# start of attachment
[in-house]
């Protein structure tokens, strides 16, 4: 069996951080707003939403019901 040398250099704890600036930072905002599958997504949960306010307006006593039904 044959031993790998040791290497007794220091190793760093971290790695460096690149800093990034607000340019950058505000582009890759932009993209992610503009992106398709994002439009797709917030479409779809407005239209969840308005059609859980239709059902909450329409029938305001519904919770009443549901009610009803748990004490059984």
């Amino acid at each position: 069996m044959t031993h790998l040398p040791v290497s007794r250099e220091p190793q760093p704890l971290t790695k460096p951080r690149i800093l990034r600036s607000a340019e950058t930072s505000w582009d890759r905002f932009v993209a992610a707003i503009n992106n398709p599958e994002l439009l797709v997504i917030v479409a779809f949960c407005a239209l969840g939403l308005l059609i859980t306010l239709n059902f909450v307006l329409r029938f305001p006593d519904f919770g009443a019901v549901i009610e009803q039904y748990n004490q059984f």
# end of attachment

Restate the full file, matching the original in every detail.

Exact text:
[in-house]
């Protein structure tokens, strides 16, 4: 069996951080707003939403019901 040398250099704890600036930072905002599958997504949960306010307006006593039904 044959031993790998040791290497007794220091190793760093971290790695460096690149800093990034607000340019950058505000582009890759932009993209992610503009992106398709994002439009797709917030479409779809407005239209969840308005059609859980239709059902909450329409029938305001519904919770009443549901009610009803748990004490059984």
């Amino acid at each position: 069996m044959t031993h790998l040398p040791v290497s007794r250099e220091p190793q760093p704890l971290t790695k460096p951080r690149i800093l990034r600036s607000a340019e950058t930072s505000w582009d890759r905002f932009v993209a992610a707003i503009n992106n398709p599958e994002l439009l797709v997504i917030v479409a779809f949960c407005a239209l969840g939403l308005l059609i859980t306010l239709n059902f909450v307006l329409r029938f305001p006593d519904f919770g009443a019901v549901i009610e009803q039904y748990n004490q059984f």